The paper titled ‘Migrant workers and ethics of care during a Pandemic’ by Ambar Kumar and Anasua basu point towards the ethical role of welfare state at the times of an epidemic. While the state holds responsibility to take care of migrants at times of epidemic, their concerns are hardly taken into account at the time of decisions. The stranded migrants waiting in stations, trains and buses being jam-packed without spaces, the walking migrants point towards ignorance of the state towards concerns of migrants while making decisions. Migrants deserve a humanitarian treatment by state. Lack of assurance from host state for their survival makes them to flee for their villages. State while it does take action is more driven by need to stop ‘epidemic’ from spread and less at reducing their economic insecurities and vulnerabilities.

Ishita Dey in the paper ‘Social distancing, Touch me not and the Migrant worker’ draws attention to aspect of touch in relation to Migrants. India already has a history of ‘caste’ where those belonging to lower rungs of the system are distanced with. Lack of touch is already practiced with migrants, where the spaces they share for feeding, drinking and sanitation are different from others by mere reason of belonging to different classes. In COVID situation, the ‘migrant’s body’ – the domestic worker, the vegetable vendor, the garbage collector, the caregiver and other service providers inherent to the life of the city become something not to be touched. It is pointed city has always failed migrant and so is the case in Corona situation.

The paper titled ‘Bringing the border home: India partition 2020’ by Samata Biswas draws a comparison of visuals of movement of migrants in 2020 with that of the people during partition times. While COVID is considered to be untouched by divides of caste, class, religion – yet the treatment of society on these consideration has come out in the open. The difference meted out with construction workers, sanitation workers, domestic workers despite their contribution to cities is pointed out. While one benefits from their services, they are kept at distance being considered unclean.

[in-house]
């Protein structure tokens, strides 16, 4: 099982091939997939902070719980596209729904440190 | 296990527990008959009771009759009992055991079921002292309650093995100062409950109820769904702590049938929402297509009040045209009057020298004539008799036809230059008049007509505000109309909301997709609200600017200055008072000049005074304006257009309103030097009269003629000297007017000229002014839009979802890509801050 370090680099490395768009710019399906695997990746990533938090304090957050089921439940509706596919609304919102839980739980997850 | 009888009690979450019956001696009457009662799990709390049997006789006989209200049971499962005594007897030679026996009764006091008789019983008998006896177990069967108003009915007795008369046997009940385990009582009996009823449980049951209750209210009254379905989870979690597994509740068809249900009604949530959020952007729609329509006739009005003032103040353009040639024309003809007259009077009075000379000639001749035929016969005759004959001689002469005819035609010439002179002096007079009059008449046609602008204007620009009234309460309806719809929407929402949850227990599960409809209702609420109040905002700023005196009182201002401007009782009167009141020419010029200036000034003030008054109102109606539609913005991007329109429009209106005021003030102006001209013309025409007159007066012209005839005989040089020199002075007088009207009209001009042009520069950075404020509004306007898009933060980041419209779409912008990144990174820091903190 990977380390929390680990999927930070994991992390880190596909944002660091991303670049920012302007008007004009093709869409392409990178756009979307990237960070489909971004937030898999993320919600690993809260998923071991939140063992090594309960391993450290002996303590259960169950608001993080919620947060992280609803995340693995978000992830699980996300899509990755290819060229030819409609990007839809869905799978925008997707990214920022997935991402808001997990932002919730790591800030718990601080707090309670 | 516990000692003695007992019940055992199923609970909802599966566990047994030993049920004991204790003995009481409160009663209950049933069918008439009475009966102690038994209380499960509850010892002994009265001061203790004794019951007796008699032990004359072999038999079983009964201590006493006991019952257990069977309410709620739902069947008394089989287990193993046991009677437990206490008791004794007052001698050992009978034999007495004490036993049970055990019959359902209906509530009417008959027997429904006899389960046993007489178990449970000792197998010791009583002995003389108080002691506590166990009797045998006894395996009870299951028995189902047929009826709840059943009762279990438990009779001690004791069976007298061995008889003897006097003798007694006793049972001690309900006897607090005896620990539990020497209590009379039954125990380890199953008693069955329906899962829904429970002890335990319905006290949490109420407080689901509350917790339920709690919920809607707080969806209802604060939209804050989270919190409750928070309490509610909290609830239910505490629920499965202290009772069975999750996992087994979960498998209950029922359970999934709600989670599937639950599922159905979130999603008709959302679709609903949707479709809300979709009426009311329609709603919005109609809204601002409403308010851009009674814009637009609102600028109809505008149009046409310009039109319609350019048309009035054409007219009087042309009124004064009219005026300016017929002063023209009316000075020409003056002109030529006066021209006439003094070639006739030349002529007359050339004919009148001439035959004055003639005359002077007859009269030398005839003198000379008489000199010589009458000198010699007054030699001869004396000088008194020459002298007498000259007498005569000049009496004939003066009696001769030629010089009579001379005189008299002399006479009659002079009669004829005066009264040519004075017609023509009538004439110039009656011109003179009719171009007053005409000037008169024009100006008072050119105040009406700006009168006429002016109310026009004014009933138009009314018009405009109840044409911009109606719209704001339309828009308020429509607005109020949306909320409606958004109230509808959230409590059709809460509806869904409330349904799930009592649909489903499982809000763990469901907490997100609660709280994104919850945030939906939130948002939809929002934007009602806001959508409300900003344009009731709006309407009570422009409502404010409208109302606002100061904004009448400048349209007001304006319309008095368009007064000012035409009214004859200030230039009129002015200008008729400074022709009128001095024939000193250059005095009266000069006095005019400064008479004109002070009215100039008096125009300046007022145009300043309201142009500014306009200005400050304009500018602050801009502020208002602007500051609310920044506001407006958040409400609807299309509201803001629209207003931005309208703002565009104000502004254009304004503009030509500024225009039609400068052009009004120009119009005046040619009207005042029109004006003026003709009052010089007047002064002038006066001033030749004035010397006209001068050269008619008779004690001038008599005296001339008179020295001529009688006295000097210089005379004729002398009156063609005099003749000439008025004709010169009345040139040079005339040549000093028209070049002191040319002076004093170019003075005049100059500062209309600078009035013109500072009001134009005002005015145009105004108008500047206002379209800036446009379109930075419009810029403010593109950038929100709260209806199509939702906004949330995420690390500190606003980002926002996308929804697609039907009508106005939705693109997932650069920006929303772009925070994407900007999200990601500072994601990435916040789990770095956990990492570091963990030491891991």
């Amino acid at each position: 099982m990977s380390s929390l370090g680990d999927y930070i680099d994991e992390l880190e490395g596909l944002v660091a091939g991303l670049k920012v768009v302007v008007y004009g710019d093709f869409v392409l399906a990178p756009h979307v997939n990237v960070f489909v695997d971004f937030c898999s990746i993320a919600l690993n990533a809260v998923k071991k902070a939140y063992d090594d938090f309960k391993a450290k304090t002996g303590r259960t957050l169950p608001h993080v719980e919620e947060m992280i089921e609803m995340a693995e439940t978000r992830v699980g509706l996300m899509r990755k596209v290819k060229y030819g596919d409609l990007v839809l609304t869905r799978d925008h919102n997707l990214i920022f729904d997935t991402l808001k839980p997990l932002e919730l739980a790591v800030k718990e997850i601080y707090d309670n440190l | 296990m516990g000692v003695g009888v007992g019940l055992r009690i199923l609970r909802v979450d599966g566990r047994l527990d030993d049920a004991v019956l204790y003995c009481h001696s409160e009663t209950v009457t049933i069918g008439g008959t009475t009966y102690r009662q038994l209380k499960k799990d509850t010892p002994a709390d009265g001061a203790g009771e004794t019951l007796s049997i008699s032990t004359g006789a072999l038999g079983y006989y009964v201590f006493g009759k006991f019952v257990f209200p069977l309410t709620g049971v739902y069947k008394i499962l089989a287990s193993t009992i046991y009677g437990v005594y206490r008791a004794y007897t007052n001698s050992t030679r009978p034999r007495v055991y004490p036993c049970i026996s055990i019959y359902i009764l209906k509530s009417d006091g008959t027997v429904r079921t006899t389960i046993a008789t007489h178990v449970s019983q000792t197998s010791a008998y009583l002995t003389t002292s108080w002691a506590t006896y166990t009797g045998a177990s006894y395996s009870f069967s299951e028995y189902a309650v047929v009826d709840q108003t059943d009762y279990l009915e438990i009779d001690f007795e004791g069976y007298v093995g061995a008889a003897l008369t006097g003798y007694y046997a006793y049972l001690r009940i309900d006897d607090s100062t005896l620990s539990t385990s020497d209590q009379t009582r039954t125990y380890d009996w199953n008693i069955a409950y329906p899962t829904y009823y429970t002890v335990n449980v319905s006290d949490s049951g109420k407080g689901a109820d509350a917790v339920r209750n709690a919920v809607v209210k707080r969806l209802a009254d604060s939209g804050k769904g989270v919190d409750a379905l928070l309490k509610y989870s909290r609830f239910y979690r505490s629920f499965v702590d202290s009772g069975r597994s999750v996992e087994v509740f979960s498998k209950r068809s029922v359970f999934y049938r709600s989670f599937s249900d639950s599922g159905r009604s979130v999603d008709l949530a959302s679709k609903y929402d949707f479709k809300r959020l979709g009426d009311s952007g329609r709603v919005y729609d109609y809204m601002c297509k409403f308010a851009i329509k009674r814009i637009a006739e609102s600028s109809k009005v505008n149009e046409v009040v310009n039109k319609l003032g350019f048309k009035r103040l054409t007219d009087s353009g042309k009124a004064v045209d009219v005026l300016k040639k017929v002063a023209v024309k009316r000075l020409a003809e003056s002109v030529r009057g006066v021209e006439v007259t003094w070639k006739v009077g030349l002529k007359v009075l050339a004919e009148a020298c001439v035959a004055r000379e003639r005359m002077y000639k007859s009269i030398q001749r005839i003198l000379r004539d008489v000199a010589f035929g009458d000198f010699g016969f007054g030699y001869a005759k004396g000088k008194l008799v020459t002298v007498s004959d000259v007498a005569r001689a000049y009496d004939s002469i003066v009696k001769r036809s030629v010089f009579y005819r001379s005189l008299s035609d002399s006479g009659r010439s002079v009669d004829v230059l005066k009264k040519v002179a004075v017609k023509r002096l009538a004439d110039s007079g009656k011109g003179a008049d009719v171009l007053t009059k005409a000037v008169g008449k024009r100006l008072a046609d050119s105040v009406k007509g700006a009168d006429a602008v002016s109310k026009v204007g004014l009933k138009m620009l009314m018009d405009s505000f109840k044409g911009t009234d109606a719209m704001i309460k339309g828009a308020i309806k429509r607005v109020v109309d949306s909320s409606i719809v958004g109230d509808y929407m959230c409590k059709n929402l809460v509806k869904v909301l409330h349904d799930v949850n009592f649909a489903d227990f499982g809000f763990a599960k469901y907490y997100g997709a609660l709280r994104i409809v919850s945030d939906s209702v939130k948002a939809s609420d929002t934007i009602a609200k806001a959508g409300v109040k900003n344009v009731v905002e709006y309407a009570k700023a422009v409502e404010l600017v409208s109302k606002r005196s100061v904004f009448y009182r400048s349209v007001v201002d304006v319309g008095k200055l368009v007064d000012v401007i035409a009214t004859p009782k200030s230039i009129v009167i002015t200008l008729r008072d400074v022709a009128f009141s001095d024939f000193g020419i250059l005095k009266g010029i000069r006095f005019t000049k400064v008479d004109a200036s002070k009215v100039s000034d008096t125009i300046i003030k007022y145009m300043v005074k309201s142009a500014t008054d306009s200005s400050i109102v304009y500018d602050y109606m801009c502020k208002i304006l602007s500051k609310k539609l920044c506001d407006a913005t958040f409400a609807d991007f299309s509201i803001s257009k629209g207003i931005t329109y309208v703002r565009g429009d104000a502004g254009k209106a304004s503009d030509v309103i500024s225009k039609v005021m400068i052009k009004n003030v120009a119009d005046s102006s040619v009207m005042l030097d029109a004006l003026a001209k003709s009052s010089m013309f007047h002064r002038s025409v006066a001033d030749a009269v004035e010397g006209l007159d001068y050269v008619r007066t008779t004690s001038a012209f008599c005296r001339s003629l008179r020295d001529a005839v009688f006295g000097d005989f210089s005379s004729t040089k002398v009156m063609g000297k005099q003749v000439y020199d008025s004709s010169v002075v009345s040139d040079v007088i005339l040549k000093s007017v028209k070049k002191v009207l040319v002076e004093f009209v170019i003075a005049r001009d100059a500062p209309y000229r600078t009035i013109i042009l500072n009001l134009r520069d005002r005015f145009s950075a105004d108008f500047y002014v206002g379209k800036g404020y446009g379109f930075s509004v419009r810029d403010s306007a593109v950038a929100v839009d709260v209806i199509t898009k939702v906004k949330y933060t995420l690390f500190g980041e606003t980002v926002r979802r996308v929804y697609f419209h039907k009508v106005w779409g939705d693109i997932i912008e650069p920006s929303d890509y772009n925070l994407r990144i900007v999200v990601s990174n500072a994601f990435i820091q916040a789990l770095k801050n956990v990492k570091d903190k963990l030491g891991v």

Paula Banerjee in the paper titled ‘Nouvelle Corona virus and Gender transgressions’ brings out the differences in mortality rates across Genders. It is considered more lethal on men. In china, while mortality rate for men was 2.8%, it was 1.7% for female. Gender disaggregated data across Italy, Spain and France showed more men infected with virus than women. In relation to those at forefront of fighting the disease the health workers among women were seen to be higher in proportion to male across the countries in China and Europe. Hence among health workers, women workers become more vulnerable such as ASHA workers in India. Among the return migrants, women tend to be more susceptible to suspicion. Instance of confining to homes is cited as reasons where instances of domestic violence increase. The prevalence of the notion of greater mortality among men may not yield attention on women and increase women’s morbidity.

The paper titled ‘Counting and Accounting for those on the long walk home’ by Sabir Ahmed tries to capture the quantitative figures of migrants affected by lockdown. It is said that about 5 to 6 lakh had walked back to their homes. India is said to have 54.26 million inter-state migrants based on 2011 census. Limitations in drawing authentic figures on migration, migrants and their status from the existing data base is pointed at, which is essential in creating welfare measures.

Swati Bhatacharjee and Abhinjan Sarkar in their paper titled ‘A Report: How one state can learn from another – Migrant workers in Kolkata’ try to draw a contrast between schemes for welfare of migrants in West Bengal and Kerala. While in West Bengal migrant workers lack access to social security scheme titled Samajik suraksha yojana (SSY), Kerala has Migrant welfare scheme, which accords benefits for accident / medical care, children’s education and termination benefits after five years of work. The migrant workers are treated on par with ‘resident workers’. The migrant workers themselves are seen as ‘guest workers’, which itself is a paradigm shift. The state too was prompt in its response and exhibited humane response by opening 4,603 camps. Food items, masks, soaps, sanitisers have been made available in the camps. The Kerala model is suggested for replication to ameliorate the conditions of Migrants.

The book is a contemporary reflection of the current state of migrants in COVID situation and an essential reading to understand their socio economic vulnerabilities.

T Navin works with an NGO as a Researcher



Comments are closed.